Jeff Fisher took a year off from coaching, and traveled around the country, and saw the world. He had fun during his break from the daily grind and pressure of the coaching life. His No. 1 highlight was climbing Mount Kilimanjaro, the highest mountain in Africa.
When Fisher returned to coaching, he signed on to make a more imposing and hazardous climb. Fisher took over the Rams, a woebegone franchise that from 2007-2011 lost more games (65) over a five-season stretch than any team in NFL history.
It is a franchise in flux, with owner Stan Kroenke making fans restless and fearful of a move to Los Angeles. You could say there are more attractive situations in the NFL. On the field, the Rams have averaged three wins over the last five seasons. Away from the field, fans are being beaten down by LA rumors.
Welcome to St. Louis, Coach.
The assignment isn't for the faint of heart. Mike Martz reached the Super Bowl, lost in an epic upset, then slowly cracked. The last two full-time head coaches to give it a go were buried under a rock-slide of losses. Scott Linehan and Steve Spagnuolo came to Earth City with smiles and optimism. Their combined record as head coach: 21-63.
When Linehan and Spagnuolo were fired, it seemed like the merciful thing to do. The unrelenting punishment of the job turned two good men into paranoid, uptight wrecks.
This description does not match a rested and ready Fisher.
"I love this game," Fisher said. "I have great respect for our owner, and I made a commitment to him to get him a trophy. And I'm going to start working towards that."
That would be the Vince Lombardi Trophy, handed to the yearly Super Bowl champion. Lombardi? Most fans would be happy with 8-8 for now. But as his first Rams' training camp gets under way, Fisher has no desire to lower expectations. You won't hear him talking about reconstruction zones and five-year plans.
"Every training camp I've started as a head coach or assistant, it felt like my first," Fisher said. "This one feels like it's my first [ever] training camp. You go into it with a willingness to learn, with energy. With willingness to put a team together that has high expectations. That goes out expecting to win every game."
Fisher, 54, is one of the more confident individuals you'll ever encounter, and the Rams need that. More than anything, they need better football players — and lots of them. And they need to do a more effective job of teaching and coaching players.
Strategy wasn't the primary issue for Linehan and Spagnuolo. Like many insecure first-time NFL head coaches, the pressure of the job consumed them. They worried about having total control and wanted to make all of the personnel decisions. They built walls and bunkers and fretted over silly matters that had little to do with game-day success.
Linehan and Spags could never complete that difficult jump from assistant to head coach. They couldn't fill the big meeting room with their presence. That won't be a problem for Fisher.
Obviously confidence and experience don't lead to automatic success. Fisher had some forgettable seasons in Tennessee, but it wasn't an easy job. Early on, he had the challenge of coaching a team that moved from Houston to Nashville, with a one-season stop in Memphis in between. Fisher had to keep the peace with a zany owner, Bud Adams, who liked to make 'suggestions." That's how Fisher ended up with Vince Young at quarterback.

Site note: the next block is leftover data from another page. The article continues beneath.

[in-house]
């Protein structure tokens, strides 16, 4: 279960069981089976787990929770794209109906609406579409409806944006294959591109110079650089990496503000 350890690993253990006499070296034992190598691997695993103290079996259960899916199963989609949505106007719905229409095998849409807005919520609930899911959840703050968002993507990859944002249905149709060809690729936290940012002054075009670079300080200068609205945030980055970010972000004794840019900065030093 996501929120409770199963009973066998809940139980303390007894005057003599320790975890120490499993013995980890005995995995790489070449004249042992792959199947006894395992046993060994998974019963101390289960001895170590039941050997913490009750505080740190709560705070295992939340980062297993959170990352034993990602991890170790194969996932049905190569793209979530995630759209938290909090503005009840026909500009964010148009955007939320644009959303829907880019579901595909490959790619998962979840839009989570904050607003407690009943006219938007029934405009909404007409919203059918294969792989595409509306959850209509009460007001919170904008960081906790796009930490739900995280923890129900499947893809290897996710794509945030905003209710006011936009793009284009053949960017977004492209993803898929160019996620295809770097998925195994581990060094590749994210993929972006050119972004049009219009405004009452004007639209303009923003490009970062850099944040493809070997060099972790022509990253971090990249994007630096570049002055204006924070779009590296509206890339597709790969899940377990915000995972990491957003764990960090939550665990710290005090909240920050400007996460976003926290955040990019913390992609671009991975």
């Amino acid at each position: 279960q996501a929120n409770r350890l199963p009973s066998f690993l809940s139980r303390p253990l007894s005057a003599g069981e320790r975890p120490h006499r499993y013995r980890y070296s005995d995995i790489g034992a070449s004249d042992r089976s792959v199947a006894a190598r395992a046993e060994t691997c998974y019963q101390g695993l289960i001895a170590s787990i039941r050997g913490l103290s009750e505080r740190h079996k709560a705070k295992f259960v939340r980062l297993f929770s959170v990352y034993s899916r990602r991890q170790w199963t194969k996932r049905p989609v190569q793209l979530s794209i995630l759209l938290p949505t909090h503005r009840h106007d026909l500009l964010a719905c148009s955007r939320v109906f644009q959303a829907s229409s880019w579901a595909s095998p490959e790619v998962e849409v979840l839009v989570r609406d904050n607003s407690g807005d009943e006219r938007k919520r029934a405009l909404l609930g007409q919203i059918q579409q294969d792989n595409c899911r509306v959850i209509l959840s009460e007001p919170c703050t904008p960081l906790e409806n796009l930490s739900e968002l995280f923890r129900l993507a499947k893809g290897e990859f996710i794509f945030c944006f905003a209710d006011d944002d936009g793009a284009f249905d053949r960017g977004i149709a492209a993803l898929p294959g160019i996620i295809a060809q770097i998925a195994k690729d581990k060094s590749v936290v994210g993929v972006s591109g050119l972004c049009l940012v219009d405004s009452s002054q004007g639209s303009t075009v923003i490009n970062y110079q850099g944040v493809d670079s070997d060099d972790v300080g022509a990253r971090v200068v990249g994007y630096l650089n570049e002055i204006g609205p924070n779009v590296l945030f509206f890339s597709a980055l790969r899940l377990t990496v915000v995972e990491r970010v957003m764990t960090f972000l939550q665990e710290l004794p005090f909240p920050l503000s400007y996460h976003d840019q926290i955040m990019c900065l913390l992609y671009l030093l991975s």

Fisher didn't win a Super Bowl in his 16 full seasons as coach of the Oilers-Titans. It's easy to pick apart his record, dismiss it as nothing special. But once the franchise put down firm roots in Nashville, Fisher's teams had a .600 winning percentage over a 10-season stretch. From 1999 through 2008, only Indianapolis, New England, Pittsburgh and Philadelphia won more games than Tennessee.
When you're fifth among 32 teams in victories over 10 seasons, that tells me you can coach. In the middle of the run, Tennessee had severe salary-cap problems and had to rebuild on the fly. Fisher got it done. But a coach can take only so many years of Bud Adams.
Fisher and first-year GM Les Snead can look forward to functioning smoothly in St. Louis. Kroenke has empowered his football men and chief operating officer Kevin Demoff and won't be meddling.
There's a lot of work to do. The Rams appear to be vulnerable at offensive tackle. They don't have an established left guard. They're thin at outside linebacker and safety. They have many receivers that fit the same profile: young, talented, unproven. This is an important season for third-year quarterback Sam Bradford, who should benefit from the sounder, smarter approach being taken by new offensive coordinator Brian Schottenheimer.
I don't know how many games the Rams will win. It's like asking me to tell you who will win the lottery. I think we can agree that this will take some time. And that Snead and Fisher need to strike it rich in the draft and free agency.
The Rams should have better personnel a year from now, and two years from now. You simply don't take over a 15-65 team and parachute into the playoffs in one season.
Don't tell Fisher that.
"If I were to say we'll go 10-6, what do I tell the players about the six games we're going to lose? That's not fair to them," Fisher said. "I'm coming out and saying it's OK to lose six games? No, I'm not going to say that.
"You've got to start over, every single year. And there's no reason why we can't have the same expectations that everyone else has."
The Rams finally have a strong, confident leader in the building. If Fisher is nearly as good as he thinks he is, he'll eventually deliver a winner. In 2012, it starts with Fisher and staff maximizing the ability of every player until more talent arrives.
The long climb begins now, with the Rams starting from the bottom of the NFL. In Jeff Fisher, the Rams finally have a coach who isn't afraid of heights.